Damp in flat

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    Damp in flat

    Hi,

    Looking for some advice. Have rented privately for 8+ years and always had a good relationship with landlord/managing agent but unfortunately that isn’t the case in my current property where we’ve had so many issues that are just completely ignored.

    Current issue is that 2-3 weeks ago there was a blocked internal pipe causing quite a big leak under the building. Since then we’ve got quite bad damp in every room of the flat and the paint is crumbling. It’s a basement flat so not many windows for ventilation either. The landlord has basically said it’s been caused by saturated earth under the building because of the leak and nothing can be done about it until the earth drys, we just need to live with it.

    Any advice on whether A) there is really nothing that can be done about something like this and B) whether the response of just living with damp in every room h til it drys is reasonable and if not, what can be done?

    Appreciate any advice, thanks.

    #2
    What caused the leak?

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      #3
      Originally posted by JK0 View Post
      What caused the leak?
      It was a blocked internal pipe which leaked but the pipe comes from the flats above I believe.

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        #4
        Originally posted by Nicktim View Post
        The landlord has basically said it’s been caused by saturated earth under the building because of the leak and nothing can be done about it until the earth drys, we just need to live with it.
        If the landlord also happens to be a qualified buildings engineer then i would take his opinion more seriously........ i feel it is safe to assume that he is not ! I would be looking for a professional assessor to come in and inspect the place to give a time scale for this drying out/any other reasons etc, it could be months or longer, i do not feel it is acceptable to live in a totally damp flat without some kind of idea of timescale, if it gets worse then the landlords insurance should be re-housing you in alternative accommodation until the place is fit to live in. The local authorities environmental health dept also may be able to help if it is that bad, obviously I, and others on this forum, have not seen how bad it is, but it sounds awful and not a place i would wish to live in.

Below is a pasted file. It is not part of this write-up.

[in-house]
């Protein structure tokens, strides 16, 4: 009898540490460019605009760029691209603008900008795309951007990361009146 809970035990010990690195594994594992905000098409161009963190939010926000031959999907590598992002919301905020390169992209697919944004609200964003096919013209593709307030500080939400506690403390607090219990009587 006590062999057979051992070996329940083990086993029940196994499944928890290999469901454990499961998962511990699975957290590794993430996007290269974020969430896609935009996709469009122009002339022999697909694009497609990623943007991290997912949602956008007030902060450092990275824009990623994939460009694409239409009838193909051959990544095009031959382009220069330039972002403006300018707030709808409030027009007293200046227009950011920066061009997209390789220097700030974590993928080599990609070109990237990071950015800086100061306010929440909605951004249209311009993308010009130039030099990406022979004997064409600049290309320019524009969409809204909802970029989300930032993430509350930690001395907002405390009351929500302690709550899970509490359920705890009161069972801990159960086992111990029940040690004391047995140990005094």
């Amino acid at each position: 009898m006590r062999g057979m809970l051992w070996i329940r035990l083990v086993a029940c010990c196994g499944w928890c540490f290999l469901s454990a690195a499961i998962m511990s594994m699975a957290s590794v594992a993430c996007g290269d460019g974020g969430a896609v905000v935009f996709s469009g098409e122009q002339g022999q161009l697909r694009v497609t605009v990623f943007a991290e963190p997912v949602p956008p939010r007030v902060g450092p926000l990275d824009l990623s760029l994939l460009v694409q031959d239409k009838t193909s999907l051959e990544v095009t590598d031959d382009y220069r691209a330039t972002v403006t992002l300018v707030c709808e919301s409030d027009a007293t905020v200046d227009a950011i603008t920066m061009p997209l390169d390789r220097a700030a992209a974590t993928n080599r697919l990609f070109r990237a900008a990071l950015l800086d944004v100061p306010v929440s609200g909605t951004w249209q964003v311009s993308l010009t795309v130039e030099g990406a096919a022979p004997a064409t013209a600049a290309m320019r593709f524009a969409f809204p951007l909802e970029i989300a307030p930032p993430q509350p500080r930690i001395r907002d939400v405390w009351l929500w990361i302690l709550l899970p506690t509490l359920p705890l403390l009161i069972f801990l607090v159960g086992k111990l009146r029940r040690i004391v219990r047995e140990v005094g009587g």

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          #5
          You can speed up the drying out process with fans to change the air quicker. In hot weather they do more good than dehumidifiers. Unless you have a dra ught it wont dry out. In the longer run you need to be sure its not going to happen again. As its not your fault if it gets properly dry ask for payment to redecorate.

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            #6
            I would definitaly suggest trying a dehumidifer - I find that they actually work best in warm weather. If you are emptying it multiple times a day then get another one.

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              #7
              Alternatively just give notice and move. They should be providing humidifiers and either reducing your rent or paying the increase in energy bills, and coming up with a timetable for repairs, plus the building should be surveyed by a suitably qualified person.

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